State Senate working on teacher shortage bill

Posted at 7:10 PM, Nov 30, 2015

7 Action News told you last week about legislation that has been in the works since last year that would help ease the shortage of teachers impacting kids and schools across the state.

There are schools that are still unable to fill vacant teaching positions, leaving kids without certified or even regular substitute teachers instructing them. 

House Bill 4059 would allow retired teachers to take jobs under limited conditions in subject areas with a critical shortage, without sacrificing their pensions and health benefits. 

The question is, when are lawmakers going to address it? 7 Action News went to the offices of senators on Monday to find out why it hasn’t been moved forward.  We got word late this afternoon it is on the agenda to be worked on Tuesday.  

The House of Representatives passed the bill in March.  Since then, 280 days have passed. Though the Senate Education committee approved it, the full Senate hasn’t

“We need to solve this problem,” said State Superintendent of Schools Brian Whiston of the teacher shortage.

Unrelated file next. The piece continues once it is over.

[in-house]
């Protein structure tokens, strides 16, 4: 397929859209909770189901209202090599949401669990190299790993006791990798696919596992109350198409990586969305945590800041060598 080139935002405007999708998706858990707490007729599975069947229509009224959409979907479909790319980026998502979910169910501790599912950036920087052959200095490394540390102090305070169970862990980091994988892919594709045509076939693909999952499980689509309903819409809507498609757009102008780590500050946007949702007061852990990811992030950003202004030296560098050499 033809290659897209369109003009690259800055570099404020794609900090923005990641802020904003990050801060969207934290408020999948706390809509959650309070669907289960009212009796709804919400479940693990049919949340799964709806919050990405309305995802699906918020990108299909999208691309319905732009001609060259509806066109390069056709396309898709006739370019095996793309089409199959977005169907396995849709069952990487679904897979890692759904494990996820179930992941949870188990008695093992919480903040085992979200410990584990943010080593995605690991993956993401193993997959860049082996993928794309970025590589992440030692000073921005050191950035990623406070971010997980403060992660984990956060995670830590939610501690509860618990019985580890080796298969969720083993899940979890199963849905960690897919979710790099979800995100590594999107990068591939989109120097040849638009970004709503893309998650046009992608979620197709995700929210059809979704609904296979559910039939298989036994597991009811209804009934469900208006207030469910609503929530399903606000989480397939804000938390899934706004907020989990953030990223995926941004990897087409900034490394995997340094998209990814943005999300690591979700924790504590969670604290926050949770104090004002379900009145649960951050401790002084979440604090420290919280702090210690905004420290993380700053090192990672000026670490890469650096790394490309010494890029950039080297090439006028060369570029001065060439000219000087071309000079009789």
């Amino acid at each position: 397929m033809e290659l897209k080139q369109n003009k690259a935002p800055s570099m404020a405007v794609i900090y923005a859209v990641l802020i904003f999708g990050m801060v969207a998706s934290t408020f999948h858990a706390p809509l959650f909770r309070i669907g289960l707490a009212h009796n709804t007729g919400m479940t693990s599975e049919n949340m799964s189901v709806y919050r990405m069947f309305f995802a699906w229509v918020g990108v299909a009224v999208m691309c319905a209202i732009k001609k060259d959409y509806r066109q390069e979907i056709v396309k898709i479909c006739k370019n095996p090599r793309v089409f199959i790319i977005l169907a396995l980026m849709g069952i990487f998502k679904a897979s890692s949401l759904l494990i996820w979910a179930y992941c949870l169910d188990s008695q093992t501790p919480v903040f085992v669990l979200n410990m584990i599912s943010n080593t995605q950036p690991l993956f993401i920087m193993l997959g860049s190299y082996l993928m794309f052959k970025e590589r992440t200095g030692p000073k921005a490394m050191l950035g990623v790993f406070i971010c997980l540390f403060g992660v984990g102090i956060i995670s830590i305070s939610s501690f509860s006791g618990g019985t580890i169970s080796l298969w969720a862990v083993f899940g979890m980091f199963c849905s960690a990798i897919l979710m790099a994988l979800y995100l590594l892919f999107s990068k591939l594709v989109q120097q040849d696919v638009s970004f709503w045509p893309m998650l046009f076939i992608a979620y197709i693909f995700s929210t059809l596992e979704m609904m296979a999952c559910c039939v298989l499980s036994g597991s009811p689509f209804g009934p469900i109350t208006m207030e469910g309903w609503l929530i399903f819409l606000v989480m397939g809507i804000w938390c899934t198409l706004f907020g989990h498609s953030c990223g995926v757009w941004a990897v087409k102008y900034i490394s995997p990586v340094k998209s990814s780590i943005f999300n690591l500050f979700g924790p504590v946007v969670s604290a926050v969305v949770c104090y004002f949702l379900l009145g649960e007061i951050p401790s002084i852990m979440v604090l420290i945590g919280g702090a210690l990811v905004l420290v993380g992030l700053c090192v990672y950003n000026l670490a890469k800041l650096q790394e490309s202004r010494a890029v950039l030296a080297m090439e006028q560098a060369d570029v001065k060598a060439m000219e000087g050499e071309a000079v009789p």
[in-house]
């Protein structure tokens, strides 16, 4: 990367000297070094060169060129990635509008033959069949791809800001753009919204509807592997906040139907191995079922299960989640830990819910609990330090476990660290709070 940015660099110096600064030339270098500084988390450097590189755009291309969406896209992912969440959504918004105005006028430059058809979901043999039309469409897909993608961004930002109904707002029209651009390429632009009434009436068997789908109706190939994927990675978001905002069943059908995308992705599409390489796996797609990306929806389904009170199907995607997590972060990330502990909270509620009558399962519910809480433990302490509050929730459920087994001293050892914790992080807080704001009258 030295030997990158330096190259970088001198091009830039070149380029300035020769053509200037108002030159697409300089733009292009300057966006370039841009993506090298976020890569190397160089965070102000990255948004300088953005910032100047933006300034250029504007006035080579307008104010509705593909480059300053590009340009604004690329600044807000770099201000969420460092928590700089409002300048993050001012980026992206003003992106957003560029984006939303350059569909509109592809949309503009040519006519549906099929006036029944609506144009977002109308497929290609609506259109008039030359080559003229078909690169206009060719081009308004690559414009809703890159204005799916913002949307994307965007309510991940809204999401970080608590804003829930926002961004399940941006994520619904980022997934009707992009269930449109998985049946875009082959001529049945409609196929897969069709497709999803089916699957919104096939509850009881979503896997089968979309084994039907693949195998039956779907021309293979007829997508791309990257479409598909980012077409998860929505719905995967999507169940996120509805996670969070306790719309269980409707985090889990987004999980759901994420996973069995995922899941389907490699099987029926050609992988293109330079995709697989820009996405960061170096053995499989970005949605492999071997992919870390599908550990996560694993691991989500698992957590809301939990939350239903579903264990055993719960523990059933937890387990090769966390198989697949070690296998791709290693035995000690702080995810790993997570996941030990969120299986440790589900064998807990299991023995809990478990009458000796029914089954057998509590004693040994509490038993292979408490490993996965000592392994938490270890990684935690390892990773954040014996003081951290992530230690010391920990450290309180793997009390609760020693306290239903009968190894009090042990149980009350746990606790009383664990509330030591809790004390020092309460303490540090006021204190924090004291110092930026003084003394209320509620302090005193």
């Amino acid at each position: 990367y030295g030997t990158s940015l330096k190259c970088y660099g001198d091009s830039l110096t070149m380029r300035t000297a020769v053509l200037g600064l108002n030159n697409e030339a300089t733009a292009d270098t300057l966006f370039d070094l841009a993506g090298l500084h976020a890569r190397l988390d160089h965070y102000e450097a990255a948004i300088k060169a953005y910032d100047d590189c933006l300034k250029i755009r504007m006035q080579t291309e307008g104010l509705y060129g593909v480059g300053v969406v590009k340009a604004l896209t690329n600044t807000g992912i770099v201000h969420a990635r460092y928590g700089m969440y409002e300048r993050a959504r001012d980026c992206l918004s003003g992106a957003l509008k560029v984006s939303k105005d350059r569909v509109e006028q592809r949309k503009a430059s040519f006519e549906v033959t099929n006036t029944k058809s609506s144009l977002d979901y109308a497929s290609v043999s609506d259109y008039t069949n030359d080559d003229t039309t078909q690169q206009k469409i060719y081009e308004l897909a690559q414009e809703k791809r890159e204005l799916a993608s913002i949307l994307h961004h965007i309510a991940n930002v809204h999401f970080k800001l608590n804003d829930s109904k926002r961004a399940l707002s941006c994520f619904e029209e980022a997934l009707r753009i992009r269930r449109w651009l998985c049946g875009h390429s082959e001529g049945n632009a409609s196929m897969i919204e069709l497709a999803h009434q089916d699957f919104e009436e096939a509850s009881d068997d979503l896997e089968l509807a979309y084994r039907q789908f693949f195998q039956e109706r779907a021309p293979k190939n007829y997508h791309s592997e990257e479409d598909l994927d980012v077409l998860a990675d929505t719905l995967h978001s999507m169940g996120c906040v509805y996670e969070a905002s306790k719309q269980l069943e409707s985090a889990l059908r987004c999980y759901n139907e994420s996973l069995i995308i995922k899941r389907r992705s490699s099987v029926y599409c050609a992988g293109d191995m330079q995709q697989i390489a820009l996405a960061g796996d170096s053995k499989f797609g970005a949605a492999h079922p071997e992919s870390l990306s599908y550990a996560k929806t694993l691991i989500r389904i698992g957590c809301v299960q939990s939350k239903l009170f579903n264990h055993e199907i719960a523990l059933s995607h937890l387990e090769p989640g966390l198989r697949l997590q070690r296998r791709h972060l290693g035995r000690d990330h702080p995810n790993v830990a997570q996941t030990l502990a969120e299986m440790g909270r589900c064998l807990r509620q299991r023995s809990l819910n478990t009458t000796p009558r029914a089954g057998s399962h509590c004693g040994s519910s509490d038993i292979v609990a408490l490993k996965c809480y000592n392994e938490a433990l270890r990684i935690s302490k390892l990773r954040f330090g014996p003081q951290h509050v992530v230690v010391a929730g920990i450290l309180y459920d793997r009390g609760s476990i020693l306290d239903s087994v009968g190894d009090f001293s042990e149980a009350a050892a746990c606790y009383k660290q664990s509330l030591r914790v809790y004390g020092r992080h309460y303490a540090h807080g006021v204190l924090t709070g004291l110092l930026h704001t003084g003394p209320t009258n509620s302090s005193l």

Whist says the shortage is real and getting worse. 

The hardest hit district is Detroit, where hundreds of kids are in classes without certified teachers.

“There’s a lot of talk about struggling schools in Detroit, but until we solve this problem we are not going to solve performance. It is part of the major issue that needs to be addressed,” said Whiston.

Whiston supports the passage of House Bill 4059. 

“You can hire retired teachers, and let them go back in and teach. Not only are they experienced and can do it successfully, but they can solve our problem, temporarily,” said Whiston. 

He says it is only one part of a solution.  He says the state needs to create incentives to bring qualified teachers to urban districts where there are so many vacancies.

“All of us are frustrated. We don’t want to see this happen to kids. We’d like to create a salary structure that is attractive to make people go into education,” said Whiston.

State Senator Patrick Colbeck is on the senate committee that approved it the bill - sending it to the full senate.  He says he hopes and believes it will be approved before the end of the year.  His concern is that it is only a temporary fix. He says he is working on legislation that would make it easier for professionals to transition into teaching.

There is no vocal opposition to the bill in Lansing as of yet. 

7 Action News will continue to cover the progress of this legislation.  If there is an issue we should be covering impacting your child’s education e-mail us at